The city deactivated most of the pedestrian buttons long ago with the emergence of computer-controlled traffic signals, even as an unwitting public continued to push on, according to city Department of Transportation officials. More than 2,500 of the 3,250 walk buttons that still exist function essentially as mechanical placebos, city figures show. Any benefit from them is only imagined.
It seems that most of New York City's intersections are computer-controlled. They have automatic timers, and the value of allowing pedestrians to control them is vastly lower than than the value of keeping traffic smoothly. So the pedestrian lights flash on schedule, and everyone is happy.
Apparently, it's expensive to remove the buttons. So they don't.
That's not the part that bothers me. This is:
There are 750 locations where the buttons actually do work, Mr. Primeggia said. Some of them have been installed more recently, while others are holdovers from two decades ago. The working buttons are only at intersections where the walk signal will never come unless the button is pushed or a car trips the sensor, Mr. Primeggia said. He cited two examples, one at Hicks and Summitt Streets in Brooklyn and the other on Flatbush Avenue just south of the Belt Parkway exit ramp. But other working push buttons are hard to find. A random survey of more than 30 intersections in Brooklyn, Queens and Manhattan found one, at Marathon Parkway and 51st Avenue in Little Neck, Queens, that worked.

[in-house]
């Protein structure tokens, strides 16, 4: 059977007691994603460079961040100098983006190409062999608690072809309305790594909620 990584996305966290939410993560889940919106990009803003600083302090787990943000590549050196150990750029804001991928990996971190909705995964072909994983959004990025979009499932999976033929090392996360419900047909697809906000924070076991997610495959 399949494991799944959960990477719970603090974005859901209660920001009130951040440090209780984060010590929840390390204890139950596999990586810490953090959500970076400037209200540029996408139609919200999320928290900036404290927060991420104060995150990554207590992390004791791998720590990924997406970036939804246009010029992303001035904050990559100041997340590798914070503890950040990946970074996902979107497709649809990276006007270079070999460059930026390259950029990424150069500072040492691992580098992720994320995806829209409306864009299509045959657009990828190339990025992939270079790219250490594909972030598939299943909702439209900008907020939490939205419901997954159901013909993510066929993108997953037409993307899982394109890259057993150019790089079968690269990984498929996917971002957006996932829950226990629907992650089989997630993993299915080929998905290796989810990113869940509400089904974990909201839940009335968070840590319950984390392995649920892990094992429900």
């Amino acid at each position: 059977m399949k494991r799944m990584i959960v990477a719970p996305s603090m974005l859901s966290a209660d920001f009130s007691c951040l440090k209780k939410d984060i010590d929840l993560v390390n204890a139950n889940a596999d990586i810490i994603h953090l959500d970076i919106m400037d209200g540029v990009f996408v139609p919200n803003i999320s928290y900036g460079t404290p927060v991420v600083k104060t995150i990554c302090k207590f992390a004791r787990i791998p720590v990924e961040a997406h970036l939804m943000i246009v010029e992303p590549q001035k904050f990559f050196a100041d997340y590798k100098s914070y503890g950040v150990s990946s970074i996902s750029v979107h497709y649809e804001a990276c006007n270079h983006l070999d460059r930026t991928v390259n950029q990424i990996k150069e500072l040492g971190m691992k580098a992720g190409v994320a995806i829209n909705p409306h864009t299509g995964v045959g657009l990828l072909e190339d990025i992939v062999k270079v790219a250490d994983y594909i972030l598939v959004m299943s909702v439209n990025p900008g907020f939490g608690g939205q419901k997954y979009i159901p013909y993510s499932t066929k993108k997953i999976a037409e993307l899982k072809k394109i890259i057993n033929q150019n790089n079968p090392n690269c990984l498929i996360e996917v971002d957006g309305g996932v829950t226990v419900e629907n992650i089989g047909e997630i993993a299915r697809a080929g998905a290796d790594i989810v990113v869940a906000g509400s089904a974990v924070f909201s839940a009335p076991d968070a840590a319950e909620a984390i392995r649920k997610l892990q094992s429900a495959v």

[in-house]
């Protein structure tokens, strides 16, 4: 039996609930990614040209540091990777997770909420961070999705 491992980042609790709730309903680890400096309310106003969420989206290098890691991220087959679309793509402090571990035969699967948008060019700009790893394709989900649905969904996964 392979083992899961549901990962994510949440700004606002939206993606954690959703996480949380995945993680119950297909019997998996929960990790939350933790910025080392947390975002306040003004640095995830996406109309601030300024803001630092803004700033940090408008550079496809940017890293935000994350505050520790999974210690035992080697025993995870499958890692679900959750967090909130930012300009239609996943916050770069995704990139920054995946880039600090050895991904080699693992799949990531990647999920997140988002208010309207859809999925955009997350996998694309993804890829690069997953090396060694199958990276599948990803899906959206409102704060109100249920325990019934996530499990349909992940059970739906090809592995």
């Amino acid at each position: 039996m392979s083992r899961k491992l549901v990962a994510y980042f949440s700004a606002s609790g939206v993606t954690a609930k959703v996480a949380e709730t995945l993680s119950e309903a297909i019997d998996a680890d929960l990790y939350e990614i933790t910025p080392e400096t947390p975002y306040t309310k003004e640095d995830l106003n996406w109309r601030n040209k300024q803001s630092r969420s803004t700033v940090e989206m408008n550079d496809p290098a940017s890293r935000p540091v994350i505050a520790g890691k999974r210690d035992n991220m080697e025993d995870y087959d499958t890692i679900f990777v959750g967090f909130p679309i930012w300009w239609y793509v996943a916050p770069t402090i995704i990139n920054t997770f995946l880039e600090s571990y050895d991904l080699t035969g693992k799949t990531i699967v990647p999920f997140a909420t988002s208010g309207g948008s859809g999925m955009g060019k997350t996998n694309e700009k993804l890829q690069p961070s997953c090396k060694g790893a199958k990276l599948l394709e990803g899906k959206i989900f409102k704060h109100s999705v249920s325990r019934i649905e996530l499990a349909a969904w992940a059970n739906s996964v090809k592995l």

There are 3250 walk buttons. 2500 of them don't do anything. 750 of them do. There is no visible difference between the sets. There is no clear way to know which one they are. And if it works, it has a 90 second delay.
Interestingly, this problem reminds me of the challenges that public health educators have with safe sex messages. "Most of the people you have sex with don't have a disease. Of the ones who do, you won't always catch it. And of the ones who catch it, you won't know for a couple weeks or months."
Irregular, delayed feedback is an interesting problem. I've heard it suggested that the elevator "door close" is often just as much a fake--or also has a long enough delay to be nearly meaningless
Any other favorite examples?February 27, 2004 10:31 AM | in Design